Just Like In The Movies: Little Things Mean a Lot – How a Two-Day Screenplay, a One-Day Shoot, Fifteen Minutes of Film, and One Lady Set Off The Modern Intellectual Property Wars.*

 *And Made It Increasingly Unlikely J.K. Rowling Will Ever Live Long Enough To Spend All Her Money (Stephen King, Too)

Micah S. Harris

The legacy of the nineteenth century’s great age of invention includes not only cars, telephones, radios, and motion pictures, but also each and every cease and desist letter that ever broke a Brony’s heart.

Or a Treker’s. Or a Whovian’s. Whatever the case may be—if you are a fan who celebrates creatively stories and characters you love in the form of, but not limited to, art prints, fanfic, cosplay, homemade videos for YouTube—you may learn that the parent of the object of your affection objects to your intentions. Even that tattoo of Pinkie Pie you brandish on your thigh, young man, probably isn’t safe from a good laser grooming if the person who owns the trademark decides it must go.

But what creator and/or copyright holder would really complain that their work has captured an audience’s imagination to the degree that their fellow artists in the crowd are compelled to give them creative feedback? Something that could never possibly take a crumb from the property owner’s mouth, like, say, an eleven-year old girl posting her drawing depicting the Frozen girls?

Certainly, anyone can understand the concern of all owners of intellectual property that they may turn on their computers to find their trademarks have spread across social media like dandelions over the entire neighborhood’s lawns. To say nothing of losing control over their own characters (Harry Potter? Meet Gandalf. Yes—it happened in the unauthorized final volume of the Potter saga that hit the market before some amateur named J.K. Rowling’s version).

Particularly frustrating for people who make money by making up stories and characters is that new technology makes it increasingly harder to keep control of those stories and characters. And at the start of the twentieth-century, movies were the new storytelling technology.

In 1903, Edwin S. Porter’s The Great Train Robbery had more than resuscitated the dying vaudevillian novelty of moving pictures; it had resurrected them as a glorified entertainment industry.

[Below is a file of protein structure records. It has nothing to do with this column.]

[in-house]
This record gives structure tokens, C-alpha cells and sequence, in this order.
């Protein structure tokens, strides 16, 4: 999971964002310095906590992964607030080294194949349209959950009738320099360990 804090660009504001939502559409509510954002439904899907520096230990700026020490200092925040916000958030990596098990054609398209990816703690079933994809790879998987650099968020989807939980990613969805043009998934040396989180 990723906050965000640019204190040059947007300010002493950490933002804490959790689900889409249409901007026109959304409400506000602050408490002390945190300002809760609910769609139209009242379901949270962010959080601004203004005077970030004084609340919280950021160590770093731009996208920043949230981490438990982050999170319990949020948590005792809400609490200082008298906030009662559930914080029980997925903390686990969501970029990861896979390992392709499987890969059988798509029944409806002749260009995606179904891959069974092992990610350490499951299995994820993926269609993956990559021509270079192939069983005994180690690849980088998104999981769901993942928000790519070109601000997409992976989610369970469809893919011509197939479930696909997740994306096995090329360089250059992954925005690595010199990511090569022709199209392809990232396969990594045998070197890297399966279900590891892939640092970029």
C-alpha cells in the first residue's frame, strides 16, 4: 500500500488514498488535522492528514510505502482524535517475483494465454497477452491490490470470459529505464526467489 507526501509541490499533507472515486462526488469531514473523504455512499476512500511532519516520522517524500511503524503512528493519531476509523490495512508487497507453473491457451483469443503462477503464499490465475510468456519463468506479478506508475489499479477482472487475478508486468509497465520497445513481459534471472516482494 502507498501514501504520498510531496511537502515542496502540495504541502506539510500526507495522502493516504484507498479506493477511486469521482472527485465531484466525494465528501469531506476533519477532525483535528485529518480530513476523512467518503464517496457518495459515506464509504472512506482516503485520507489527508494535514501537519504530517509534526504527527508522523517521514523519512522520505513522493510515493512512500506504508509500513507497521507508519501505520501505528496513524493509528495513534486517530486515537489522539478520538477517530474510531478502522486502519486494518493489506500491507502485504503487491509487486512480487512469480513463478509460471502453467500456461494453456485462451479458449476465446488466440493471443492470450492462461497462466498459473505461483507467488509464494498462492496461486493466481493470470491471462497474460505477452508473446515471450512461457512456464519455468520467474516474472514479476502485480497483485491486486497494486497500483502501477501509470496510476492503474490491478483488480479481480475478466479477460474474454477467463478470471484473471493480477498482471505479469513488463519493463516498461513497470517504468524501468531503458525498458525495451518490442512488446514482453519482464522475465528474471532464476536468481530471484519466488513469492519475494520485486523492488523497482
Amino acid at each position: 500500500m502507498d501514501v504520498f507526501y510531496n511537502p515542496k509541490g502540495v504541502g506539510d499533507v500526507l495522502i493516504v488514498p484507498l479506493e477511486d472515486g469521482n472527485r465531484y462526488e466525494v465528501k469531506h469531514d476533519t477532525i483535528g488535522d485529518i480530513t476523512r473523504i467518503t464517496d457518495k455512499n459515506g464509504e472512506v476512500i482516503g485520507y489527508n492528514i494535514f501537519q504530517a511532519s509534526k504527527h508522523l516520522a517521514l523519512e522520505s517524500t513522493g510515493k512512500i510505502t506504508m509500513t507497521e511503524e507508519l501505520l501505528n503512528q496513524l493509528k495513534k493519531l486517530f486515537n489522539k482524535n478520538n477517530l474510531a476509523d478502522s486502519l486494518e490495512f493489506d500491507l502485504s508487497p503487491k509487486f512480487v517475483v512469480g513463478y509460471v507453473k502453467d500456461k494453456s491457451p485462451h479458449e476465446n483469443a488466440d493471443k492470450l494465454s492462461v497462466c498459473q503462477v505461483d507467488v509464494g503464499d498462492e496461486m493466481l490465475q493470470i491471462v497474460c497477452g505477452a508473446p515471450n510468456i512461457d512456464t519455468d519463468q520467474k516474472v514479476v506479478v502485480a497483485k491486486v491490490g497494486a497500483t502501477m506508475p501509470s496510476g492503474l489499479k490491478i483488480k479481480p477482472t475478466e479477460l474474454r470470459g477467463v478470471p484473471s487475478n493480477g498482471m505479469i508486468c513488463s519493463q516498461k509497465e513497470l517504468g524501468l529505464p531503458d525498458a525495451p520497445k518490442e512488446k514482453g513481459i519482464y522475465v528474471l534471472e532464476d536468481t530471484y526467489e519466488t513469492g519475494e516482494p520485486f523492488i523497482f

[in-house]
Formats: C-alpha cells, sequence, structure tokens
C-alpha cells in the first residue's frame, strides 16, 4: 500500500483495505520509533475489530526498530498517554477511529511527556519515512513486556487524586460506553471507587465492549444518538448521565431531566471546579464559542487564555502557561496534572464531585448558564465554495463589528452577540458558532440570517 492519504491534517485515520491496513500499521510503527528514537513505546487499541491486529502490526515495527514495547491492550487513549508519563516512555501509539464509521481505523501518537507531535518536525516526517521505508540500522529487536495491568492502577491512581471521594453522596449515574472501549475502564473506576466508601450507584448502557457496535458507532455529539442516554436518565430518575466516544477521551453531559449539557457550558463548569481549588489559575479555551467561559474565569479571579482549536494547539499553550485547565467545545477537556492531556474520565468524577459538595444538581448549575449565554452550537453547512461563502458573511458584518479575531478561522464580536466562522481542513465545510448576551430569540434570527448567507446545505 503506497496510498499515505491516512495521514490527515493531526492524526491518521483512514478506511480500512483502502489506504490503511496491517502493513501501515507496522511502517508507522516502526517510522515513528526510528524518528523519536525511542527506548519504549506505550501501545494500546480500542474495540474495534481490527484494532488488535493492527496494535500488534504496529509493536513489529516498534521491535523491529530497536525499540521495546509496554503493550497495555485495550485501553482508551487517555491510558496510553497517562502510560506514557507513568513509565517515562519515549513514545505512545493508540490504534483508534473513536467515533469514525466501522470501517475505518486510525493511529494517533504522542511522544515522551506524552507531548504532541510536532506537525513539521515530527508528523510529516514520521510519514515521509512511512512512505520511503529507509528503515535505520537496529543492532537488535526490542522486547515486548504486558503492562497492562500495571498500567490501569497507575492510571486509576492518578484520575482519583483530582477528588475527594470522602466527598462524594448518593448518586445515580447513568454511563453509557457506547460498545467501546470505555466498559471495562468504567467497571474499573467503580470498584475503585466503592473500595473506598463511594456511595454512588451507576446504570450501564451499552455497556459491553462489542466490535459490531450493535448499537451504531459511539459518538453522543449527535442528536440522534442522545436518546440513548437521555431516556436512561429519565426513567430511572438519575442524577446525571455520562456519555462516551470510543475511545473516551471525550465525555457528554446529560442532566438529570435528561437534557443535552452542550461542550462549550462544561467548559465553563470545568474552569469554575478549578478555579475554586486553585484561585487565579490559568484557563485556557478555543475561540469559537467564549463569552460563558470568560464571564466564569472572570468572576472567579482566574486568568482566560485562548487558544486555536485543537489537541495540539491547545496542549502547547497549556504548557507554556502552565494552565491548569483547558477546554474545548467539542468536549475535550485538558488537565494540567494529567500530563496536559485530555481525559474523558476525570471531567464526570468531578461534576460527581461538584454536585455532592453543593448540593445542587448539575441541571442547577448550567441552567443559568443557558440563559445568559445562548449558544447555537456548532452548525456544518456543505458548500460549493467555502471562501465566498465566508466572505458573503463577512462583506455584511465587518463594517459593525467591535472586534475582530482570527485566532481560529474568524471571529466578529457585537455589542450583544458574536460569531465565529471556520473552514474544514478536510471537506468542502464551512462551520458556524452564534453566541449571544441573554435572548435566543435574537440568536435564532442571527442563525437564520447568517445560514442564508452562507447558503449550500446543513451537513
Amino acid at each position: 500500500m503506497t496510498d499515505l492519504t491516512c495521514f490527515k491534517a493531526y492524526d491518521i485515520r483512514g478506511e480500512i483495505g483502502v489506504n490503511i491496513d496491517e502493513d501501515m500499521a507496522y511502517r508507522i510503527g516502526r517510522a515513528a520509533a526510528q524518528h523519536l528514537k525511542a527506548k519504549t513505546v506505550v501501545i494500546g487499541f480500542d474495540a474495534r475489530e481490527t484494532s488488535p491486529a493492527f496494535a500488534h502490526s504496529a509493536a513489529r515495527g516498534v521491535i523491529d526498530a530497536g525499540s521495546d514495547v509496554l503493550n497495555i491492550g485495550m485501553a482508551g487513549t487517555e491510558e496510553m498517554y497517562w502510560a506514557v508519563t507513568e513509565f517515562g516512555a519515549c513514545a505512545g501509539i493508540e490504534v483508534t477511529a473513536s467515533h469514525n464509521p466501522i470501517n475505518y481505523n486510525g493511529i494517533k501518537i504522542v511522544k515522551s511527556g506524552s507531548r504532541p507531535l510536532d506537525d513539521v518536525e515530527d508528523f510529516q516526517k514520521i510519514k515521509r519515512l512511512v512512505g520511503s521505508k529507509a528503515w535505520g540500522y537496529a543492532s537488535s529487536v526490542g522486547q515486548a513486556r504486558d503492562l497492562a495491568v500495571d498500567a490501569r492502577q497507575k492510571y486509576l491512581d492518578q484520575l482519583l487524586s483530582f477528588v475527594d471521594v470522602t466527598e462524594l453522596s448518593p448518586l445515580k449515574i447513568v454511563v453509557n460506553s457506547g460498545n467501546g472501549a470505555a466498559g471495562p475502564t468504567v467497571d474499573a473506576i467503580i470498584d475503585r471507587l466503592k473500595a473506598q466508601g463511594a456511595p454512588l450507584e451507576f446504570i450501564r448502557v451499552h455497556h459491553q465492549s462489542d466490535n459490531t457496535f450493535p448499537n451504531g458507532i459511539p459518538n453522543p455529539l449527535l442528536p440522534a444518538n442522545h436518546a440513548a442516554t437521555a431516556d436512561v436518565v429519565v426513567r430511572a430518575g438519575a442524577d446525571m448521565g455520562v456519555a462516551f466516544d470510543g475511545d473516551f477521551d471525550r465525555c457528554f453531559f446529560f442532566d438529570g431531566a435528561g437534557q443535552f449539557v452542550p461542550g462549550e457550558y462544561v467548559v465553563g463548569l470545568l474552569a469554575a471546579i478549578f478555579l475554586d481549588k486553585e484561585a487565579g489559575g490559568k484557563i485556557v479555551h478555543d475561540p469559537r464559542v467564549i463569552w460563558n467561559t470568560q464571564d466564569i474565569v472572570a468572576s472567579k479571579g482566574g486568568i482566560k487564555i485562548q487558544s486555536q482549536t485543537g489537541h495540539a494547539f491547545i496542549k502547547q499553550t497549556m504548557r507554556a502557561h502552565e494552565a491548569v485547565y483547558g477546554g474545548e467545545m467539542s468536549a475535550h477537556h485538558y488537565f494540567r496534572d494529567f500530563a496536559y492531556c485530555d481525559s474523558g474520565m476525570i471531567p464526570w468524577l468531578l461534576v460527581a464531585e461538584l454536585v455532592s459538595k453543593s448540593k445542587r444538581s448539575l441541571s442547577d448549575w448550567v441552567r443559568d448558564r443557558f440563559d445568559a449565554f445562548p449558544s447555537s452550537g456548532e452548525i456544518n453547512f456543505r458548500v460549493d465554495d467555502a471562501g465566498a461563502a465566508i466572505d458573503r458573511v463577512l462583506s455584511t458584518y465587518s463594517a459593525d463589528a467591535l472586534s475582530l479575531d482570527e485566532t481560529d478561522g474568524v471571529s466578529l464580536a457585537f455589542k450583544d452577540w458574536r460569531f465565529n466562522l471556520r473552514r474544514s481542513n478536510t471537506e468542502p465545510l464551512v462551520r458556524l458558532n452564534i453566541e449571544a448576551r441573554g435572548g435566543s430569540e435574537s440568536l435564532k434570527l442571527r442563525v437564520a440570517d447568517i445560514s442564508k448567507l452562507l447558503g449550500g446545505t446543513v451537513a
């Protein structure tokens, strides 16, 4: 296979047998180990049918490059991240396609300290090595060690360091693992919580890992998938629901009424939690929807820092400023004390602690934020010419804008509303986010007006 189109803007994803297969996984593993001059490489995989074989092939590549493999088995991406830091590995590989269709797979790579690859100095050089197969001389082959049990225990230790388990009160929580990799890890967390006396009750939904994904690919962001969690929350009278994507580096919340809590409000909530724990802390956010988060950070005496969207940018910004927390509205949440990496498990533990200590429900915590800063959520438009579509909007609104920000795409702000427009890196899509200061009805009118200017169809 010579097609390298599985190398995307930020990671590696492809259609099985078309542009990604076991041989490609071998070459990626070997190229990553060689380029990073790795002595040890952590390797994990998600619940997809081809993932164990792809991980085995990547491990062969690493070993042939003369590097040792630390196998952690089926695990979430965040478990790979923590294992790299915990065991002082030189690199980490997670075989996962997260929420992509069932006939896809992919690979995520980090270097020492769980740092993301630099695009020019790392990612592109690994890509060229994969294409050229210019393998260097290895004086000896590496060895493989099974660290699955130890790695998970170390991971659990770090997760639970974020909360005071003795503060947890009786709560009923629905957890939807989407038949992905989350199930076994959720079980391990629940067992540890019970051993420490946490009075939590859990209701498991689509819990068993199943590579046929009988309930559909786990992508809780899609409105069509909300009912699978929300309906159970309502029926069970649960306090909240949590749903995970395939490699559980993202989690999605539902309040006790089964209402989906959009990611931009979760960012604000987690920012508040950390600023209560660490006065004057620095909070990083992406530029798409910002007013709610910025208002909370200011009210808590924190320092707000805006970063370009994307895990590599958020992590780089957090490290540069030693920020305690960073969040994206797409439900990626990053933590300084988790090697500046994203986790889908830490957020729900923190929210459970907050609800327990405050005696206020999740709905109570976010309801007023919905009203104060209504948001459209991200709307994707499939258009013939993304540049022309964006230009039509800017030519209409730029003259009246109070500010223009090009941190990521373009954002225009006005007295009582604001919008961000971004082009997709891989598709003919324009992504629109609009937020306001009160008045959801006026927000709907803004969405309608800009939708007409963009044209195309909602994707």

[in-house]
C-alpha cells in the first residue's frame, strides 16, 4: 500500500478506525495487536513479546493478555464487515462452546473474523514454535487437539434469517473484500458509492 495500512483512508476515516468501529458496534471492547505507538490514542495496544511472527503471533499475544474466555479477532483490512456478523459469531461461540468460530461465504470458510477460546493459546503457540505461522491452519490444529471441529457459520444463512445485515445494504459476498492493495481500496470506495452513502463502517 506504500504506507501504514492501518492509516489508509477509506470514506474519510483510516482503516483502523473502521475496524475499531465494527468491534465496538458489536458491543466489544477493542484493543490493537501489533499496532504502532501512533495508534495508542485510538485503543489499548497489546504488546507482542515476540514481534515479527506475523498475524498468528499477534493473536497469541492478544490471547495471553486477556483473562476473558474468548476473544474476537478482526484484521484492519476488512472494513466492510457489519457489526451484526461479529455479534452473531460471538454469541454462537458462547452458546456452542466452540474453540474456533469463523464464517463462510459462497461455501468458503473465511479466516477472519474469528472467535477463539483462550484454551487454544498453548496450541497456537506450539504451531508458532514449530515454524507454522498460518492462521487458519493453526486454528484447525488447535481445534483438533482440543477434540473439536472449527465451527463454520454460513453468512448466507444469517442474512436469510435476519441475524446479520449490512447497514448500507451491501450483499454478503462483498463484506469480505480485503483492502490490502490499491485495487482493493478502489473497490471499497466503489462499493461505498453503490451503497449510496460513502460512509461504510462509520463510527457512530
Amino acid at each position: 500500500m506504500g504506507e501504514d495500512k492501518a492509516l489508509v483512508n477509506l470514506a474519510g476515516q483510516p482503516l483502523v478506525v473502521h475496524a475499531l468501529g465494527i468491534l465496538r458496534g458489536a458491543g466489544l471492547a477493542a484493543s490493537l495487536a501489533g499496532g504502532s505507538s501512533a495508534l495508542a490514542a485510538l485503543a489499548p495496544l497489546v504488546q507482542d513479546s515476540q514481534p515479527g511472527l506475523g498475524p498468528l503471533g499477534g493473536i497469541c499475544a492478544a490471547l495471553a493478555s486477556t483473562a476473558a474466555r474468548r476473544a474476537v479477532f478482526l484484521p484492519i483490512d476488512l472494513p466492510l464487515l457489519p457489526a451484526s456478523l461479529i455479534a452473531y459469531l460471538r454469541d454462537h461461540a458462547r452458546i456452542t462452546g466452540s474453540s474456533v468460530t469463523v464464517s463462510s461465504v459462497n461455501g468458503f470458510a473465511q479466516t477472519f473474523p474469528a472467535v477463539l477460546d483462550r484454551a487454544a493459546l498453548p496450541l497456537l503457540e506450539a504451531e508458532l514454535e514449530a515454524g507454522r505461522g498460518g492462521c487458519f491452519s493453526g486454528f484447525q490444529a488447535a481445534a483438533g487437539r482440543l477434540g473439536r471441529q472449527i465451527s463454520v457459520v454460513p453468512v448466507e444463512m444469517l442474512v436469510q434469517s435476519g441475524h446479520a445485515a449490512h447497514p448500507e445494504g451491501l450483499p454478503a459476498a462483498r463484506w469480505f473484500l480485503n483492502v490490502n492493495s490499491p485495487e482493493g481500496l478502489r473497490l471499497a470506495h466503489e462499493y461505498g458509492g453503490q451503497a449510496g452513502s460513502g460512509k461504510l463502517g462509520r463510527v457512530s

Now there existed the potential for new audiences to be exposed to a writer’s story, people who would never attend a stage production or crack the spine of a book.

What author wouldn’t want a piece of that revolutionary market?

Early screenwriters, however, could have cared less what the actual authors of the stories they stole wanted. No, what the new industry’s fledgling studios wanted was an endless supply of narrative material. As one offending screenwriter, Gene Gauntier—“the Kalem Girl”—stated unapologetically, even gleefully: “There was no copyright law to protect authors and I could and did infringe upon everything.”

What made Gauntier “the Kalem Girl” was not her writing skills. She was also the small studio’s star, an embodiment in both real life and the characters she played of the spunky new twentieth-century’s ingenue, a girl not afraid of breaking a nail—or perhaps her neck—in search of contemporary adventures to be had.

Gauntier’s initial film career was something of a vagabond’s rough and tumble existence. For instance, as a working actress in “the flickers,” she might be called upon to leap into a quite possibly unsanitary river. In fact, that accurately describes part of her first day on the job. Though “terrified at each daring thing I had to do,” she continued to put her life at risk while filming her character’s perils—some of which were her own ideas!

Though Gauntier’s daredevil work as an actress made her “the Kalem Girl” in her day, it was her career as the company’s principle screen writer, more specifically its principle plagiarist, that would make her mark on movie history. Her first script, in fact, was an unlicensed adaptation of Tom Sawyer in 1907. She quickly followed that same year with rip-offs of Hiawatha, Evangeline, and As You Like It.